“The census date for 1790 was August 2, the 1st Monday in August. As of that date Ebenezer and Mary's first five children had been born. They wete all boys. They were:

William born June 10, 1784
Enoch born October 23, 1785
Smith born November 13, 1786
Vance born April 23, 1788
Lewis born June 23, 1790

“The 1790 censs report of the Ebenezer Jones family listed one male over age sixteen, who was Ebenezer, and four males under sixteen. We have firm proof that Enoch, Smith, Vance and Lewis lived to adulthood. These four boys were the four males under age sixteen living in Mary and Ebenezer's household in August 1790. One tjf the first five children was missing. The missing child had to be William. It is no wonder that no descendants of North Carolina William Jones have ever appared. It is no wonder that Jesse Mattes Jones, Jr., in trying to flesh out the lives of the children of Ebenezer and Mary, made a mistake when he believed he had found the family of their first-born son. There was no William Jones to research. He died as a child.”
Research notes for William Jones
The following notations were supplied by Scott Jones, a descendant of this William Jones.386


Found that I had the children of Joseph and William mixed up. On this date I switched them to identify William Jones, born in South Carolina and died 4/27/1950 as my direct decendent.

My records also indicated William to have died in 1840, which was also changed

"In reviewing probate records (which were sparse), I noticed a couple of estates dealing with the William/Joseph people. Where Mattes Jones placed all of them as sons or grandsons of William (Eb?s son), the probate heirships revealed they were not brothers. That is Zachariah, Permenius, William W., William, Joseph etc were not siblings. Some were, but two or three separate family units were living near the Aikman cemetery; not one family as Mattes suggested."

HARRISON TOWNSHIP was originally divided between Veal and Reeve Townships, but was in 1840 created by the board of county commissioners. The territory now within its limits was settled almost as early as any other portion of Daviess County. It is not easy at this late day to ascertain the exact date of the arrival of all the early settlers, and the dates given below are in some cases only approximations. Among the first to arrive were William and Lewis Jones, who came from South Carolina in 1812; Christopher and Jeremiah Gregory, also from South Carolina; Daniel .Jackson, from New York; Tolliver Colbert, who was born in Virginia, and who lived a short time in Kentucky, and also in Ohio, before reaching Daviess County, in 1819; Samuel Comer was among the earliest, from South Carolina; James Allen was from Kentucky, and John Edwards from South Carolina, both arriving in 1820; Green, John and Thomas McCafferty came about 1820. A son of Green McCafferty, John, is nowkeeping a general store in Washington. John Ellis came from North Carolina ; Joseph and William Jones came from South Carolina, and were among the first; John, Thomas and Franklin settled south of the present site of the Ebenezer Methodist Episcopal Church; Campbell Vance and John C. Steen were also early comers, from South Carolina; Jeremiah Allen came from Kentucky in about 1822. (http://www.millersofwashingtoncounty.org/Daviess/Chapter-3.html)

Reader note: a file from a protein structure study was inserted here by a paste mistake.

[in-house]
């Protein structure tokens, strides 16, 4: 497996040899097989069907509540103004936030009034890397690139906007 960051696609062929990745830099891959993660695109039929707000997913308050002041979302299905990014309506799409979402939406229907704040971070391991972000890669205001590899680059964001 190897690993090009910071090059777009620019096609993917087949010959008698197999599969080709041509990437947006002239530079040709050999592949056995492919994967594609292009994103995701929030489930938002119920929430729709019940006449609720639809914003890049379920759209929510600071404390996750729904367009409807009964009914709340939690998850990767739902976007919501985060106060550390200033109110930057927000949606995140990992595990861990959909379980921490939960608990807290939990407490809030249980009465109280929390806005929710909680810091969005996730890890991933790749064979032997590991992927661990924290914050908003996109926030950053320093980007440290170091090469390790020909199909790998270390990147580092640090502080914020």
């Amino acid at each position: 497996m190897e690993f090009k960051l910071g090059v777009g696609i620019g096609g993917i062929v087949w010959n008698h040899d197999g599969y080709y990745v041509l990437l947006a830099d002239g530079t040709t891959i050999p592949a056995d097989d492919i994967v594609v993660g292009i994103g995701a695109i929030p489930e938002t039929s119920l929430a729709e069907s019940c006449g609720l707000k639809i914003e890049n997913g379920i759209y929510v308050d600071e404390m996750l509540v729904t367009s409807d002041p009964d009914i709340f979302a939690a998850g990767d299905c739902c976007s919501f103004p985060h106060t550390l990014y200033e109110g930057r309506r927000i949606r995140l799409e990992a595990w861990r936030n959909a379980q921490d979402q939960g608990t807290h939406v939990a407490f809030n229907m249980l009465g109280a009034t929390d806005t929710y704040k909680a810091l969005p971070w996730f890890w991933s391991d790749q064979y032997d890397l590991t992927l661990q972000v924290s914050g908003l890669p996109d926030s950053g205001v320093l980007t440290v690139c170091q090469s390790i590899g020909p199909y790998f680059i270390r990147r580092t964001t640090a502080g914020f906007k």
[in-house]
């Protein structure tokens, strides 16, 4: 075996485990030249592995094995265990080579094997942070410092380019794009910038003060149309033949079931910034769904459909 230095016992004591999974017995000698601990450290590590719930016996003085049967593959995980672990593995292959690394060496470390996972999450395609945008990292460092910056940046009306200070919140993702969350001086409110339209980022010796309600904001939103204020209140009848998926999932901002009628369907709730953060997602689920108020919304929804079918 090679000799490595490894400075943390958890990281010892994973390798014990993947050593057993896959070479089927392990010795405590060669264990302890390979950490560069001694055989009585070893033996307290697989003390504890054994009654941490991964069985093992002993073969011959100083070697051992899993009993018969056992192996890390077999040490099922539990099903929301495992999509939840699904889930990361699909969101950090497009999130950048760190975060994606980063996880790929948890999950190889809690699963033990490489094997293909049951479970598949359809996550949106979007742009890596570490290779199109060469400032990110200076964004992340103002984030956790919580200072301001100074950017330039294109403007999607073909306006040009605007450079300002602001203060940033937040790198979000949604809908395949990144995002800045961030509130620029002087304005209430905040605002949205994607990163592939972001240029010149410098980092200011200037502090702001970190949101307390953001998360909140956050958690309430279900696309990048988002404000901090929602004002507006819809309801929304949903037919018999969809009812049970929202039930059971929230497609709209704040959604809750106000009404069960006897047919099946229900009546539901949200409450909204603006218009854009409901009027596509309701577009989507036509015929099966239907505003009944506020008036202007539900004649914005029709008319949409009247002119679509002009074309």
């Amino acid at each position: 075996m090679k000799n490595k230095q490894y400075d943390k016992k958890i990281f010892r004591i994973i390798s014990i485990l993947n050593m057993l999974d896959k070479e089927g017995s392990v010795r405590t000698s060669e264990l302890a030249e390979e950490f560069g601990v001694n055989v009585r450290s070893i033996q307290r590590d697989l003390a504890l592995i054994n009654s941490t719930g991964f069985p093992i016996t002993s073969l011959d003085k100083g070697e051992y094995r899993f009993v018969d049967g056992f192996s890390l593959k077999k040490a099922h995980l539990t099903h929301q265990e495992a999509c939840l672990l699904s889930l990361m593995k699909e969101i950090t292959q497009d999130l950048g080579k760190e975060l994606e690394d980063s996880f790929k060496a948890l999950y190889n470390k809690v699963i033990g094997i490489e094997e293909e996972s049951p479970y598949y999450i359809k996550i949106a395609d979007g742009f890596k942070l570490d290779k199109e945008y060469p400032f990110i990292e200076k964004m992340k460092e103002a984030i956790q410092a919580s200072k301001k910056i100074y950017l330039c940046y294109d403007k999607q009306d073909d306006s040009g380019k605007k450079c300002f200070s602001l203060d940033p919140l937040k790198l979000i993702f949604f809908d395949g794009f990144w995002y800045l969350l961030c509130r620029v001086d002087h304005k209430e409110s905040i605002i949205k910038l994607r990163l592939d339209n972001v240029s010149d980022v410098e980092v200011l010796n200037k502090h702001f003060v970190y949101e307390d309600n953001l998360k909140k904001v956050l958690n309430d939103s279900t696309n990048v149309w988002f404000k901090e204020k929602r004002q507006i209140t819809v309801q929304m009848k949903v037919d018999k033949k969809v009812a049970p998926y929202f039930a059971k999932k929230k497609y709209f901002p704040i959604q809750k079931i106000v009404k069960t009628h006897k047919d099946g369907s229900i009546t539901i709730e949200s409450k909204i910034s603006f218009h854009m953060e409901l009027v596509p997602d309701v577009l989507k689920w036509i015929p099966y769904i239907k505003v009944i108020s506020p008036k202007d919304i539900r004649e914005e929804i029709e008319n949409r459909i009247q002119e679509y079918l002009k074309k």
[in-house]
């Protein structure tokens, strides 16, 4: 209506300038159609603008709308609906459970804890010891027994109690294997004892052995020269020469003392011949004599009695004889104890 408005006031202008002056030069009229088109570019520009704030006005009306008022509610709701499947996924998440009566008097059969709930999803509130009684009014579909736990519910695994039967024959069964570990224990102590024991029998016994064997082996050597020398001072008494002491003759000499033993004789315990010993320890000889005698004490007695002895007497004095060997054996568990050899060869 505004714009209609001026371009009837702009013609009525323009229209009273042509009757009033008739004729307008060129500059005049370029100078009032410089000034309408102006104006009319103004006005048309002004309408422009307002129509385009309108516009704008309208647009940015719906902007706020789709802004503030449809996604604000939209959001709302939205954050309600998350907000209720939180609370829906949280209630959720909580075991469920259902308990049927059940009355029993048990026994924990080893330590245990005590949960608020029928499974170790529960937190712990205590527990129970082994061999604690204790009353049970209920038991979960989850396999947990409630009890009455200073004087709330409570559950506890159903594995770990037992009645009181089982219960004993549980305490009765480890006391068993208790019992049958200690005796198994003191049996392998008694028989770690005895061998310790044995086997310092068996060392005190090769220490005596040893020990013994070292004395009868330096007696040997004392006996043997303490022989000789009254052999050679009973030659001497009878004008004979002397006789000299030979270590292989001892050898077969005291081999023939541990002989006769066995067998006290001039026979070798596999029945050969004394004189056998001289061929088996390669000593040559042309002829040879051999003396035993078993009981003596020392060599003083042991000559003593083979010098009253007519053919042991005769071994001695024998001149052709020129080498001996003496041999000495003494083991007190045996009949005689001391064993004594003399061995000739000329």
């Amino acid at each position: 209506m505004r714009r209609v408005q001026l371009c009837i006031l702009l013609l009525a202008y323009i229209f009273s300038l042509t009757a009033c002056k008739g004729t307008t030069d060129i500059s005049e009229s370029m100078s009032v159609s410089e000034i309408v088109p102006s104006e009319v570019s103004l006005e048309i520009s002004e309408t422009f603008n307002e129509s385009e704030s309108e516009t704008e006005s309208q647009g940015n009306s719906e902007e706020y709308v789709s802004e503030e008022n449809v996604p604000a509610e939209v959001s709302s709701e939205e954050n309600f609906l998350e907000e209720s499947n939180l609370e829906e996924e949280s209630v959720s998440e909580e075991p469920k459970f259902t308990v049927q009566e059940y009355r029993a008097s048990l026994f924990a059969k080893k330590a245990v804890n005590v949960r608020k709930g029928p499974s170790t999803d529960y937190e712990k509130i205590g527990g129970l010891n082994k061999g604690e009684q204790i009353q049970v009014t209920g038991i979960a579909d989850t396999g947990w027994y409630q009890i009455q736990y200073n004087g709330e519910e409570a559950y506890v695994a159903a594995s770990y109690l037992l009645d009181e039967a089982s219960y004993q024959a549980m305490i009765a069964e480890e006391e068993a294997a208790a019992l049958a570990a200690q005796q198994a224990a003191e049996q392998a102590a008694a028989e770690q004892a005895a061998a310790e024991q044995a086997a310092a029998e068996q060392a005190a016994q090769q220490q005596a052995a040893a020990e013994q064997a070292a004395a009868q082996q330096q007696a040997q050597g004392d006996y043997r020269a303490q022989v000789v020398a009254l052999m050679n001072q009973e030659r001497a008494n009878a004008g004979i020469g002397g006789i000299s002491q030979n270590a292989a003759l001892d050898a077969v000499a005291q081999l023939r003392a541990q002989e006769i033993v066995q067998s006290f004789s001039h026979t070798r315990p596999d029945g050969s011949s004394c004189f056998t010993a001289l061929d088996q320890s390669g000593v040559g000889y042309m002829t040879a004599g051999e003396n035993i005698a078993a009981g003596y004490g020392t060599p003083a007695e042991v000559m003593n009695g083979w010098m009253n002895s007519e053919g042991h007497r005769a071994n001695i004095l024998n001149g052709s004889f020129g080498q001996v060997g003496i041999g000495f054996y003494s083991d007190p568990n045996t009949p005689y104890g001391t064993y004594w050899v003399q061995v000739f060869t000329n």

From History of Knox & Davies Counties Indiana; Published by The Goodspeed Publishing Co., Chicago, IL; 1886

Page 783 states that Thomas H. Jones died in 1876.

Stated that Thomas H. Jones was father of Joseph Jones (Dates of Thomes didn't make sense)

Thomas H. Jones 1824 - 1876
Ruth E. Freeland 1832 -1882
Married, October 10, 1849
Reeve Twp., Daviess Co., IN

Pg. 864

William W. Jones was born in Davies County, Indiana on August 4, 1832, son of Joseph and Hannah (Johnson) Jones. The family are of Welsh descent. The father [Joseph] was from near Charleston, South Carolina, in 1801 and the mother in Kentucky in 1798. They both died in the county, the father in 1866 and the mother in 1862. Joseph [J.] Jones came to what is now Davies County in 1816 with his father, whom was also a native Carolinian and a slave holder in that state. He [Joseph'sFather] died in Davies County in 1840. William W. Jones, our subjectattended the common schools and farmed until 1864, when he enlisted in Company E., 44th Indiana Volunteer Infantry, and served about one year, when he was honorably discharged. He [had] a brother in the latewar who was shot at the battle of Cedar Mountain and died there. After returning from the army Mr. Jones resumed farming and now owns 300acres of good land. In 1852 he was married to Eliza Collins, a native of Knox County, Indiana, born in 1832. They became the parents of 13 children, five of whom are living, Franklin S., Lydia O., Hannah M., Milton C. and Mason R. Two sons were accidentally drowned in the White River while bathing July 9, 1884. Mr Jones is a Republican and he and his wife are members of the Baptist Church.

Listed in front of book on state map for Daviess County "Schedule Lost"

1820 Federal Census for Indiana, 1966 by The Genealogy Section of the Indiana Historical Society , Indianapolis.
Last Modified 24 Feb 2017Created 21 Aug 2021 using Reunion for Macintosh